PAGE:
Friday, October 31, 2014

Learning to Juggle

-By Howard Lyon


For the last few years, I have been branching out in both subject and market.  I have continued to illustrate, painting for Magic: the Gathering and other clients in the fantasy/sci-fi market but have also started to do some religious work and am also preparing work for galleries.  It has been a challenge.  This article isn't about religious painting or fantasy illustration, but about working and promoting yourself in two very different genres.

Initially, I kept my religious work and illustration work on two different sites, but this last year I launched a new site where they sit side by side.  I still have separate stores and blogs, but it is hard to miss.

Some days I am relieved to have my hands in multiple markets.  I enjoy the creative variation as well as the opportunity to diversify financially.  I have broadened my market and opened up new opportunities that might not have ever been presented otherwise.

Ashcloud Phoenix - Magic: the Gathering
Then at other times I worry that I am diluting my "brand", softening the impact I could potentially make in either market.  There is only so much time in a day and the fact is, I am doing half as much illustration work and I could do twice as much gallery/fine art if that were my sole focus.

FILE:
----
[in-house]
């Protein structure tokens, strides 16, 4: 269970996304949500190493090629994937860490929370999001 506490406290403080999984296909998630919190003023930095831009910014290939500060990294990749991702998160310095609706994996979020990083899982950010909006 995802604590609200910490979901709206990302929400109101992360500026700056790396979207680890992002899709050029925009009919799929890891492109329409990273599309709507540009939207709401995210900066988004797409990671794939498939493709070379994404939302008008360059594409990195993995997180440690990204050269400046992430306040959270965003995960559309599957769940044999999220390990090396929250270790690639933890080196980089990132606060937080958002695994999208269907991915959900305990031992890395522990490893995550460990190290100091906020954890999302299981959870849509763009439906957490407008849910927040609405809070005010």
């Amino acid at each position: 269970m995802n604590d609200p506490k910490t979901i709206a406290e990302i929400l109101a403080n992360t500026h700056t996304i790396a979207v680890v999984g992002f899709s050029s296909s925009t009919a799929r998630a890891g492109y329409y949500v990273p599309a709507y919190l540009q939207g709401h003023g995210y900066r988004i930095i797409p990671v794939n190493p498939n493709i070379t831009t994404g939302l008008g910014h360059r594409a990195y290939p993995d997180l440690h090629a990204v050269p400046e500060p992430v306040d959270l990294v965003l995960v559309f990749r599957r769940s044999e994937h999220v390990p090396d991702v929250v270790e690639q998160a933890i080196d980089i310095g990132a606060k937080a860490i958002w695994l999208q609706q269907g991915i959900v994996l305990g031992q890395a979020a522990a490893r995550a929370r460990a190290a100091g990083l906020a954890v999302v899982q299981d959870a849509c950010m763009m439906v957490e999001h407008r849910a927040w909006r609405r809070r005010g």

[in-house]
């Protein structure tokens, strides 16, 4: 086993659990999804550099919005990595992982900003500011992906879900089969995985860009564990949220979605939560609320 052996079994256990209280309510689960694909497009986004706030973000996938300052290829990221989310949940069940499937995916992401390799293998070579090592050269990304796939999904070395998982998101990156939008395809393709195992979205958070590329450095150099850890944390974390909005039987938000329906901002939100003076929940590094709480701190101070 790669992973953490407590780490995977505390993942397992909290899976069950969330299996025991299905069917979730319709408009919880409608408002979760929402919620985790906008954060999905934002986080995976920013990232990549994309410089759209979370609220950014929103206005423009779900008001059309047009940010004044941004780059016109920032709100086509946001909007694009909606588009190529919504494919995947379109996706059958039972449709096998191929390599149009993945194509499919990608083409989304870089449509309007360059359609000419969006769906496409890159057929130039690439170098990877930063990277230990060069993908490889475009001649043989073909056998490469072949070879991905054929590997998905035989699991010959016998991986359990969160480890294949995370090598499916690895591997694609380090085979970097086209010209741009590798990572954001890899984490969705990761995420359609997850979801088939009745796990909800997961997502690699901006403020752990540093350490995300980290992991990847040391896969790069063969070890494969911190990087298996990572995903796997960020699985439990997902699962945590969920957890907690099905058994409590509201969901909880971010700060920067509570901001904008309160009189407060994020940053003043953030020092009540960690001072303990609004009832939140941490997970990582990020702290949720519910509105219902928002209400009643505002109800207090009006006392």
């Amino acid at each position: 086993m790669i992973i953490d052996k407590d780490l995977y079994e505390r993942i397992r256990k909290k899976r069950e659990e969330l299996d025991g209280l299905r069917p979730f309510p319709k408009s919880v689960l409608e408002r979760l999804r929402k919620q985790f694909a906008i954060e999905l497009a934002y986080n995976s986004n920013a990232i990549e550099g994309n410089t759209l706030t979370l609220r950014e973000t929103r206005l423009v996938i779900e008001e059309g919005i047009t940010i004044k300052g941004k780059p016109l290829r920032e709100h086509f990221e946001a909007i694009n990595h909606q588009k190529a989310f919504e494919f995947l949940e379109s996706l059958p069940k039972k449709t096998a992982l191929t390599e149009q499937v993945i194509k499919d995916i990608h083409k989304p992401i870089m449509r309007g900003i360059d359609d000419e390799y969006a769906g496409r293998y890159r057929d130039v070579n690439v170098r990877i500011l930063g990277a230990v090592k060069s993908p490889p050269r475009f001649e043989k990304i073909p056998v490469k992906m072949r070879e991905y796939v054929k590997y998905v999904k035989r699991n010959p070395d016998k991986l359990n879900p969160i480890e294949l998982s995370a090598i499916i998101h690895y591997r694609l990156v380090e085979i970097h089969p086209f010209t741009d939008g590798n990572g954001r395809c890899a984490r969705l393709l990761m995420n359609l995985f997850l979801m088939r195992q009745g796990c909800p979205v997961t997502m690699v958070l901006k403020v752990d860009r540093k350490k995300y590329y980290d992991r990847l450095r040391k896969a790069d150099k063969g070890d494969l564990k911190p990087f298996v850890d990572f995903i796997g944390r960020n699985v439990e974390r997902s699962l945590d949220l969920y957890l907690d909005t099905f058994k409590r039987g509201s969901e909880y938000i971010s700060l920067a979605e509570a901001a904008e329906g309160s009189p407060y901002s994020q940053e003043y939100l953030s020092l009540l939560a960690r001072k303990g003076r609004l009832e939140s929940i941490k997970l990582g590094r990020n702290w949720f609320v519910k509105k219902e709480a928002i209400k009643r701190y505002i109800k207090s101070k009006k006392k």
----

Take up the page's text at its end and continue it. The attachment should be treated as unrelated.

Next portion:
The truth is, I have never been happier.  I have come to the point that I don't sweat what might be for what is (most days).  As long as I am improving, working hard and smart, I find this work to be increasingly gratifying.

Feed My Sheep - 11 x 14 oil on panel
I have often heard the advice to pick something and go after it 100%.  I can't disagree with that but what if you have a drive to do comics and gallery work or children's book illustration and horror?  I can only speak to my own experiences so that if you are considering engaging in what might be seemingly divorced markets you might do so with a little less trepidation.

Here are the benefits/insights I have found:
  • When I switch from one kind of work to the other, I come back each time with a renewed and increased energy.
  • My audience has doubled over the last few years.  Google Analytics has given me good insight into how my audience has changed and what they come to my site for.  On and average day traffic is nearly a 50/50 split between my religious work and fantasy work.  
  • Producing work consistently for a market is key to keeping it moving forward.  Regular releases help to keep your audience engaged even when there is less work coming out.